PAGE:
Psalm 111 reminds us that we praise the Lord both with all our hearts, and in the assembly of the upright.  We should be praising the glory of God at all times, not just because He is our creator, but also our redeemer and sustainer.  The works and word of the Lord are studied by all those who delight in them.  In studying His works we are brought to a place of beauty and deeper awe of the magnificent glory of God.  He has made His wonders to be remembered.  Long after I am gone the work of the Lord will endure and be remembered bearing witness generation to generation.

The Lord is gracious and compassionate.  He takes care of the needs of His people and not forgetting His covenant.  Although we may not be faithful in our promises to Him it is because of His gracious character the He is faithful anyways.  Therefore we should praise Him for His mercy and our heritage in it.  He is a worker of truth and justice that endures.  He also sent redemption to His people, and is Holy and awesome is His name.

The fear of the Lord is the beginning of wisdom and dare I say also the beginning of worship.  It will be difficult to worship God if we cannot on some level grasp His power and enormity, and at the same time His kindness and mercy, it is in this place that grace becomes amazing and worship becomes a way of life.

Revelation reminds us as well that the believers overcame by the blood of the Lamb and the word of their testimony, and were willing to give all including their lives to the Lord.  Their testimony was sure and true that Jesus Christ is Lord to the glory of God the Father.  The first believers were willing to put their very lives on the line because the Lamb of God had already given His life for them.  Their gracious lives lived out the reality of praise to the Lord.  Will those who call themselves His in this day and age be willing to do the same?  Will you and I praise the Lord with our whole lives that the world may know Him?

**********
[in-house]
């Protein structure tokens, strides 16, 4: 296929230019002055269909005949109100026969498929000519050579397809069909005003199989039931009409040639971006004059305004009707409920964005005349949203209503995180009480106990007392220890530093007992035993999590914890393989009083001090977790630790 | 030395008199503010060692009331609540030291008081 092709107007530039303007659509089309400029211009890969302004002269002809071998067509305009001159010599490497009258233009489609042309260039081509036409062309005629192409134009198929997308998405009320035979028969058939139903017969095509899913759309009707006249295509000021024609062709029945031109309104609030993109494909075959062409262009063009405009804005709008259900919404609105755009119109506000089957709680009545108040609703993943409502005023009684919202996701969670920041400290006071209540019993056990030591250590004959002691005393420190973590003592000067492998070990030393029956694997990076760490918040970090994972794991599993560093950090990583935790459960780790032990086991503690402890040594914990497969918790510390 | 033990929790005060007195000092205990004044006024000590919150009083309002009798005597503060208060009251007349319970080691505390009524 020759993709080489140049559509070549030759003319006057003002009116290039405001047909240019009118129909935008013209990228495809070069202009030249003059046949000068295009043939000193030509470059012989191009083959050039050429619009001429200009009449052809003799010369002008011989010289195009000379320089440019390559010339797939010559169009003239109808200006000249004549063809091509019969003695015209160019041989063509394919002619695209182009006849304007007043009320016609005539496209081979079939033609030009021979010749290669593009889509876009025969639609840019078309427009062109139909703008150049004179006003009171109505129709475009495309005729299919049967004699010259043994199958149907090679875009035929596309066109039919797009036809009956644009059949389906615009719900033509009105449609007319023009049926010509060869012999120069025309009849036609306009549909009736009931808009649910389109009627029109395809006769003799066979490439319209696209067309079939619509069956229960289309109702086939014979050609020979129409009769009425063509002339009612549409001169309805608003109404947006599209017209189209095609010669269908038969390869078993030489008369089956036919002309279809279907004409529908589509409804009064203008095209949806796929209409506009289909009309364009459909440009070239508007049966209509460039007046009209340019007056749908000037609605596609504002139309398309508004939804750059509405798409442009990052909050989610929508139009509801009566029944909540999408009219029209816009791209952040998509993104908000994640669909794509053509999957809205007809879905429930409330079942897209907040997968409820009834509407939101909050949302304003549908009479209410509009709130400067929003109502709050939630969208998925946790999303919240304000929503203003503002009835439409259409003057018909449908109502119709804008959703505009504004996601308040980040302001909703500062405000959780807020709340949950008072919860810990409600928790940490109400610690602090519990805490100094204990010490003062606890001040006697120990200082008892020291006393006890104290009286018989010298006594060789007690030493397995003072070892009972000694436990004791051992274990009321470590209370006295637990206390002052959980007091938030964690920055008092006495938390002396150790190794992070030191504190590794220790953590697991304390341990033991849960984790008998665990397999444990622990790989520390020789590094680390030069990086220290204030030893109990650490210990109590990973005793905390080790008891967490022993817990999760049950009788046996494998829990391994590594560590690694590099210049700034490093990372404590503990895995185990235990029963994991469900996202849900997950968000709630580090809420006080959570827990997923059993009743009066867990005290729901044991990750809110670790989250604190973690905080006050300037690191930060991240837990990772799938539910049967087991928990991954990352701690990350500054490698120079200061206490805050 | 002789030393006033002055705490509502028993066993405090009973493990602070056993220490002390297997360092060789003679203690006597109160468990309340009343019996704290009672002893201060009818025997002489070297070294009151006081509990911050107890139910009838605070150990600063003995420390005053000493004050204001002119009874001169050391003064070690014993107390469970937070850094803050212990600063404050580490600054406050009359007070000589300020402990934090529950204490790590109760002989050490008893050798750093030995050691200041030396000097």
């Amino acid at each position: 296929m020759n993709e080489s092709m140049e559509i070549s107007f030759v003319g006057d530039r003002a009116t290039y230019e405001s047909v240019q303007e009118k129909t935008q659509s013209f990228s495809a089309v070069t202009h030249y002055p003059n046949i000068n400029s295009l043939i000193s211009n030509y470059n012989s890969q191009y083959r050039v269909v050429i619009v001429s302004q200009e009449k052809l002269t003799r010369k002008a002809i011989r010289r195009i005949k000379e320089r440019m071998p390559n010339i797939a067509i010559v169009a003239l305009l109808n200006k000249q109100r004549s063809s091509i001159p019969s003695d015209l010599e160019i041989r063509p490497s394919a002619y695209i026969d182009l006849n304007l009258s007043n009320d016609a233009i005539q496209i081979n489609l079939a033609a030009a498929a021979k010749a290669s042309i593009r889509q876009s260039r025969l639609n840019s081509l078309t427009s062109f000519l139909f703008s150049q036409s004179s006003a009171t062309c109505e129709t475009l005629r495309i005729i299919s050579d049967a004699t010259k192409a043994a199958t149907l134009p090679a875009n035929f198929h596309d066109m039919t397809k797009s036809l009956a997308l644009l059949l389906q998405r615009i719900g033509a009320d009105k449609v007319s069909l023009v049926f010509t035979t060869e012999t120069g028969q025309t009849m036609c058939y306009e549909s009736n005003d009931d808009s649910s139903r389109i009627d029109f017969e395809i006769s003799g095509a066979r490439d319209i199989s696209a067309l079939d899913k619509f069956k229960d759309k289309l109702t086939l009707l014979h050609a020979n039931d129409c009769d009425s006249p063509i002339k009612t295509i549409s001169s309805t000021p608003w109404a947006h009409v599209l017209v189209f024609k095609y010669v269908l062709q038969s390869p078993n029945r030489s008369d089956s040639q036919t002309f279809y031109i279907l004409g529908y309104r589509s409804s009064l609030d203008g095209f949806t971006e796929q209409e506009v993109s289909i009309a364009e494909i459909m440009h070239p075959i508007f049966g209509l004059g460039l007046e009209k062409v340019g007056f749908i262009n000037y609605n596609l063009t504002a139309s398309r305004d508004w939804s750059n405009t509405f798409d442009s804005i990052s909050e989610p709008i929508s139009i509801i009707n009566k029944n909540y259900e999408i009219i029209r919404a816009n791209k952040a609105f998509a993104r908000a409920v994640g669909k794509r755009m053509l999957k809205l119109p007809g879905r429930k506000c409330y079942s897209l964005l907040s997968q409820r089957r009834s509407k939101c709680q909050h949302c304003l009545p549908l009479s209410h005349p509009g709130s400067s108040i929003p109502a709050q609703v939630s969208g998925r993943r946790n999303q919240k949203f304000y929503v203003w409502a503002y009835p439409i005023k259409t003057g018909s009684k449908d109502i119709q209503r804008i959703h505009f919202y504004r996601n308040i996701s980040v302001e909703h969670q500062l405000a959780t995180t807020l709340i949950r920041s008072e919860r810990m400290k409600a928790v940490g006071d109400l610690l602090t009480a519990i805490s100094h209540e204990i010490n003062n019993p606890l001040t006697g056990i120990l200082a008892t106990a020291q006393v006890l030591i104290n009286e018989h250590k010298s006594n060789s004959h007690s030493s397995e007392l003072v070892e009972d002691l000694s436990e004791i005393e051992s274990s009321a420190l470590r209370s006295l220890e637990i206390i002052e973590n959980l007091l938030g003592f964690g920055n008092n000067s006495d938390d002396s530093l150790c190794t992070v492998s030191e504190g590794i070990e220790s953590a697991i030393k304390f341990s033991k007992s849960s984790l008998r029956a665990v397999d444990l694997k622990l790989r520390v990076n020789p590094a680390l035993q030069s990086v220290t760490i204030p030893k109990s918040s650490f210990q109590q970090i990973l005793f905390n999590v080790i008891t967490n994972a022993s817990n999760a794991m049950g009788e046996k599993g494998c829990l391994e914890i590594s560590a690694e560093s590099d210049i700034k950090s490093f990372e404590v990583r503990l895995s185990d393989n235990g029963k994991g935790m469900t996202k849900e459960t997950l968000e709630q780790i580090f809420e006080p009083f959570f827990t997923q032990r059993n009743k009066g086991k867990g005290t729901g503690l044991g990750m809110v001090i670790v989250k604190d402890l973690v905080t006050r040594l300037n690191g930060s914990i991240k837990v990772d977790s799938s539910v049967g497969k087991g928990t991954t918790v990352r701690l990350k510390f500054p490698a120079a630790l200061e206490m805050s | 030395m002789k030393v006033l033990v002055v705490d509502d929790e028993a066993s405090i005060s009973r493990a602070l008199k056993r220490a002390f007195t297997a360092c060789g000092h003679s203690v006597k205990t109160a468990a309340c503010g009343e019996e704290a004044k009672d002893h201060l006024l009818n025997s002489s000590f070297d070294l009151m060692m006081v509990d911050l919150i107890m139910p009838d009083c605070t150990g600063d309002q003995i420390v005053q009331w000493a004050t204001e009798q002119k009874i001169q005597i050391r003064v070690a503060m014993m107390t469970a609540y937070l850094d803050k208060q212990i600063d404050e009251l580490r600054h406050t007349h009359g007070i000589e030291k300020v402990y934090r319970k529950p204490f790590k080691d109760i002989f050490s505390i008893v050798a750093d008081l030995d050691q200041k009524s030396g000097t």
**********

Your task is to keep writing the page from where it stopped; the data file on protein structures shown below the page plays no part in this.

And He Will Redeem-Aug. 12, 2012

And He Will Redeem-August 12, 2012

Scripture:  Psalm 130, John 6:35, 41-51

There are many things in this life that will bring us down.  It doesn’t take long if you look at the news or even at your own life to realize that there is something not right, or at least not as God intended it to be.  It may be tempting to go at life our own way in our own power and to forget that we are the redeemed of Christ.  In examining closely our own lives we will discover that sin is all around and the weight of it all can seem to be overpowering to the point of crushing us body and spirit.  In this point this moment of utter despair our soul cries out to the Lord for mercy.

The Psalmist notes if God were to keep a record of sin, who could stand?  One elusive sin is the sin of I can manage.  We think we can make it on our own apart from God.  But we are reminded that with God there is forgiveness and therefore God is to be feared.  Some say fear, others respect, perhaps awe in the fact that we deserve so much more that we receive from God.  We desire death for our sings yet He is one who is forgiving.  He is just as well as loving and the reality of both meet at the cross of Christ.

Those who are in despair do not lose heart, wait for the Lord, and put your hope in His word.  “O Israel, put your hope in the Lord, for with the Lord is unfailing love and with him is full redemption.  He himself will redeem Israel from all their sins.”  So put your hope in the Lord and wait for His love, with Him is full redemption.  This is not a redemption until the next time a sin, but a once-and-for-all redemption, a 100% purchase from the beginning of our lives to the end for all eternity.

This redemption was purchased through the blood of Jesus.  In John 6:35 Jesus reminds us that He is the bread of life we need not be hungry or thirsty.  The nourishment of our souls can be more than met in Christ.  Later in the same scene Jesus tells them that manna did come in the desert and their forefathers did eat it, but they also had to keep eating it and did eventually die.  It is complete and total redemption.  Given through the sacrifice of Christ’s life on the cross.  It is the bread of His flesh, which was given for the life of the world.

And He will redeem…glory be to God for He has redeemed through the blood of His Son Jesus Christ.

Guest Speaker-Aug. 5, 2012

Guest Speaker-August 5, 2012

Do not have information about this Sunday.  The pastor was on vacation and the guest speaker was Rev. Randy Krantz, Bedford County’s Commonwealth Attorney.